Image courtesy of Splash Damage.

Splash Damage: Keeping game development creative

Last modification: 22 Aug, 2019
3 mins

We talked to the folks at Splash Damage, a gaming studio in the UK, and developers on games such as Wolfenstein: Enemy Territory, Brink, Dirty Bomb and the Gears of War franchise. From their humble roots, the studio has stuck to its guns when it comes to their values, ‘Always Learn, Always Improve’ being one.

From gamers to game developers

Co-Founder and CEO Richard Jolly will be the first to admit that the studio has grown up a lot over the years. The studio was born out of the gaming community: the founders met online playing games, none of them had any development experience, and they worked together remotely for a year before meeting in real life. Their big break came when their first game deal came along, which allowed them to move into an office and start working together, face-to-face.


Splash Damage studios office exterior in the UK


The DNA of the studio is team-based multiplayer games – harking back to where they first started as a group of friends that met playing Quake online. Splash Damage wants to bring that experience into the games they’re building and create lifelong friendships that carry on beyond the game.
Starting off as a team that didn't really know how to make games, they worked their way through iteration and trial and error – today, Splash Damage boasts a team of close to 350 strong.


Splash Damage game developers discussing project on-screen at desk


Development requires flexibility

“One of the advantages for us switching from a perpetual license to a subscription license was the ability to scale-up the team or scale-back the team in terms of the seats on-demand,” says Ben Hopkinson, Splash Damage’s VP of Information. Very often, game developers end up leaving it to the last minute and they might need an extra 10 or 15 people to come onto the team and give them that boost to get over the line to finish the game.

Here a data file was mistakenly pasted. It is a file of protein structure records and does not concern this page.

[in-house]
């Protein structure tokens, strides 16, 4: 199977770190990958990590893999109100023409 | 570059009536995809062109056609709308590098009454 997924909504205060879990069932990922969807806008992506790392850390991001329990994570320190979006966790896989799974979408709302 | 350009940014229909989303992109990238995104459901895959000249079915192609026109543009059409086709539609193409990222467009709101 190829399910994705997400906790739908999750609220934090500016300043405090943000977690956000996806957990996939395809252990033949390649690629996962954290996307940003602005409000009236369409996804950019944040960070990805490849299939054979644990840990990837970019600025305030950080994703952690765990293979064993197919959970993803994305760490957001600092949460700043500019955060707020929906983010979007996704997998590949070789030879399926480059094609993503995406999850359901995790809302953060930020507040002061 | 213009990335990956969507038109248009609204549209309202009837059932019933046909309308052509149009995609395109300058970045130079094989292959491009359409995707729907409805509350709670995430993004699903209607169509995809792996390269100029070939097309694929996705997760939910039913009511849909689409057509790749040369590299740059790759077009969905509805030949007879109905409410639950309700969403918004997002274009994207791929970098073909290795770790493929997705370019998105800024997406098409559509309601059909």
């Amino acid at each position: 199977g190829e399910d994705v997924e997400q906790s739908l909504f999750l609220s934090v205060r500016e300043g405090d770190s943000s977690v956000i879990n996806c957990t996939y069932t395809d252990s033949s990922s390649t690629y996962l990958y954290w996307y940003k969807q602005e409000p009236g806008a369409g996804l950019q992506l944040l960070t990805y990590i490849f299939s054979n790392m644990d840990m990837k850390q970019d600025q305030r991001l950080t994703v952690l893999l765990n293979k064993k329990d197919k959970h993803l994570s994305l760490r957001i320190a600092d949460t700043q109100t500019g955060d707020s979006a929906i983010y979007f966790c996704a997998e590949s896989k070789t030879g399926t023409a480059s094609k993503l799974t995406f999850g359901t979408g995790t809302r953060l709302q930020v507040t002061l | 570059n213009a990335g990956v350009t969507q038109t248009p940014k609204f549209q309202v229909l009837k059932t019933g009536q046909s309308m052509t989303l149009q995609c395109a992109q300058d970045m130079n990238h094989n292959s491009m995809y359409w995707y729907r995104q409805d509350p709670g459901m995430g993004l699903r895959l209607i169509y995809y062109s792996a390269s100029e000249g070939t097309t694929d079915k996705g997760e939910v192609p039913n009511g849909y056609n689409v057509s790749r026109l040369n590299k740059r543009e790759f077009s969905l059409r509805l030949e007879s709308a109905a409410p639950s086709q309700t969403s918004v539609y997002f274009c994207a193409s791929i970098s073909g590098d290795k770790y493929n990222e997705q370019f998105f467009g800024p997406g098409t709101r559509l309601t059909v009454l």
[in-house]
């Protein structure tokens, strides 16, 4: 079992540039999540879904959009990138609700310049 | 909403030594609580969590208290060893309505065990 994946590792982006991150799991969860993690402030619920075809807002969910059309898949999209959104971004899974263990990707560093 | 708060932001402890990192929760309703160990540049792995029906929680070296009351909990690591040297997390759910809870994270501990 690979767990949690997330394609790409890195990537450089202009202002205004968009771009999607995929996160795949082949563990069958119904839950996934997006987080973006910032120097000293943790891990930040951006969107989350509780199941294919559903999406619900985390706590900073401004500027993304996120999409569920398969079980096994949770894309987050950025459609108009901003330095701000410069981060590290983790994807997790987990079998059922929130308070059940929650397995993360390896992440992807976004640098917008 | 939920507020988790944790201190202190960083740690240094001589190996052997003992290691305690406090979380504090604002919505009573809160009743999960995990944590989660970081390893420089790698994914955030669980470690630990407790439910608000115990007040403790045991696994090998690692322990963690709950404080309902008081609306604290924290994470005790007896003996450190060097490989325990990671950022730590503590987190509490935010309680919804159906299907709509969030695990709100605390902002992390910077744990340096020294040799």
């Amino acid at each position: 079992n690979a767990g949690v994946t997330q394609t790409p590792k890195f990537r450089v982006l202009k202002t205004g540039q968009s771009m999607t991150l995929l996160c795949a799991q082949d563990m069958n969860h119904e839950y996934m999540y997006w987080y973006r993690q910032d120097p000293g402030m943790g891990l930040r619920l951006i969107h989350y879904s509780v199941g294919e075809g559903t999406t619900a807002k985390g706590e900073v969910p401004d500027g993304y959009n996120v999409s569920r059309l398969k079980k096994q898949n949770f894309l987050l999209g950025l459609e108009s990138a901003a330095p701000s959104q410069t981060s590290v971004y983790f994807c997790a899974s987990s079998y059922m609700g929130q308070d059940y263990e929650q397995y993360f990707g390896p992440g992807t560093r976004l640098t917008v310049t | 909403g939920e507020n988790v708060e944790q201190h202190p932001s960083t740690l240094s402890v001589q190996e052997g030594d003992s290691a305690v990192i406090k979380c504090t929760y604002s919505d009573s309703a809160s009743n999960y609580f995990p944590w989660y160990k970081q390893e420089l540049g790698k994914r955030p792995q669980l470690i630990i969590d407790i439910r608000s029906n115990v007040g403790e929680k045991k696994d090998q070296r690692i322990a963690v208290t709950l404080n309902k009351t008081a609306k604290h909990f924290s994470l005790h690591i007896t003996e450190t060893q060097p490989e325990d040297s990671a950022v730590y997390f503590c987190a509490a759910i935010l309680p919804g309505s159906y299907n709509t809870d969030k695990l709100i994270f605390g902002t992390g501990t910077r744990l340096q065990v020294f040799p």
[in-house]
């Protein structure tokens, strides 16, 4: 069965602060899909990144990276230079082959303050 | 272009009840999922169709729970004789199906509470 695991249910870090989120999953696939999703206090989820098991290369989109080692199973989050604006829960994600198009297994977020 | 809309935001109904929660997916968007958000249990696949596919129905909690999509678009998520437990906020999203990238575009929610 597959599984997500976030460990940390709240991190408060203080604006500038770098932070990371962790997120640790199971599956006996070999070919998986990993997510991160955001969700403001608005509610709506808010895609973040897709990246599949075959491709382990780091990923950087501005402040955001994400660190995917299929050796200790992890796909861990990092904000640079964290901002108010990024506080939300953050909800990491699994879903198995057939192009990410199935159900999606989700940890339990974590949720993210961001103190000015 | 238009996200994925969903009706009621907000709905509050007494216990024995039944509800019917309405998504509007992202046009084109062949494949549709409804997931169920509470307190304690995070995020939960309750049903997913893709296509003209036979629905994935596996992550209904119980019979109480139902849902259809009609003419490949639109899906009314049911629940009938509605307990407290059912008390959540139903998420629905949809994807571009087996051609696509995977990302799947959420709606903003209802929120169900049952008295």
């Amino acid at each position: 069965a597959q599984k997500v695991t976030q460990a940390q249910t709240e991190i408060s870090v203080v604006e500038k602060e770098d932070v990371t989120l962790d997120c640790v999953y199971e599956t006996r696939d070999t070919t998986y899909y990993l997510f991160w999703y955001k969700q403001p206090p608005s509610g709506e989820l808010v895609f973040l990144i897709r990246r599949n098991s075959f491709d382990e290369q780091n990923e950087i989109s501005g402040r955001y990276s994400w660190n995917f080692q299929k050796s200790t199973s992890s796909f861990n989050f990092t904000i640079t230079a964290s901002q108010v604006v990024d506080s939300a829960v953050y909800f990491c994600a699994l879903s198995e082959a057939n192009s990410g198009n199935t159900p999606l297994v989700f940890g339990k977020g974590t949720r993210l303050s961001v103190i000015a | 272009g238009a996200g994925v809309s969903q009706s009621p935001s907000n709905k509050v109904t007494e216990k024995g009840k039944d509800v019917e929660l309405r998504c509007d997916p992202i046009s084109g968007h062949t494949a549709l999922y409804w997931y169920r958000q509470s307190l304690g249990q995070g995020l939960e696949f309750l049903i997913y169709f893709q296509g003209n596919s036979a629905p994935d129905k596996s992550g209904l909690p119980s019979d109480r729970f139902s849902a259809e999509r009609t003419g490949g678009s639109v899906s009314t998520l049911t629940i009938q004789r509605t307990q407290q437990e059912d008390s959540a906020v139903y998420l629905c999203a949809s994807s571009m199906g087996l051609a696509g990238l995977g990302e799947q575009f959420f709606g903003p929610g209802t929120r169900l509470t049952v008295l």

Splash Damage co-founder and CEO Richard Jolly and IT Director Benjamin Hopkinson


“In the past, that would've required a really large capital outlay, whereas now we can add these licenses short-term to the seat count, so we can pay just for what we need when we need it.”


Being an art-focused studio

“The pursuit of mastery is important for us,” says Richard Jolly. “I think that to be an art-focused studio, it's important that we're always honing our skills and not resting on our laurels. To not have software get in the way is really important for us.


Splash Damage game development team in a meeting room with game posters


How do you make things easier for everyone? The tools are at the heart of that. And the more efficient and the more effectively people can work, then the better it is for everyone.

Learning doesn't stop when you leave education. Things are changing on a month-by-month basis, to the point where you have to keep your skills honed.”


Empowering artists with a choice of tools

Lily Zhu, Lead Environment Artist, says that “Having the freedom to use whatever tool you need to use means, ‘Yeah, sure, I can do this.’ As long as I have the tool, I always can do this. There is never a discussion about, ‘Do we use 3ds Max, or do we use Maya?’ We're not talking about tools anymore. This liberates us to talk creativity, and to talk about the game only.


Splash Damage game developer coworkers chatting and laughing in front of office mural


With the Media and Entertainment Collection, the benefit is that if we have some downtime, the artist can teach another artist how to use 3ds Max or how to use Maya, and they can further build on what they know already. This is what we do: Always Learn, Always Improve. “


  • M&E Collection
  • Games
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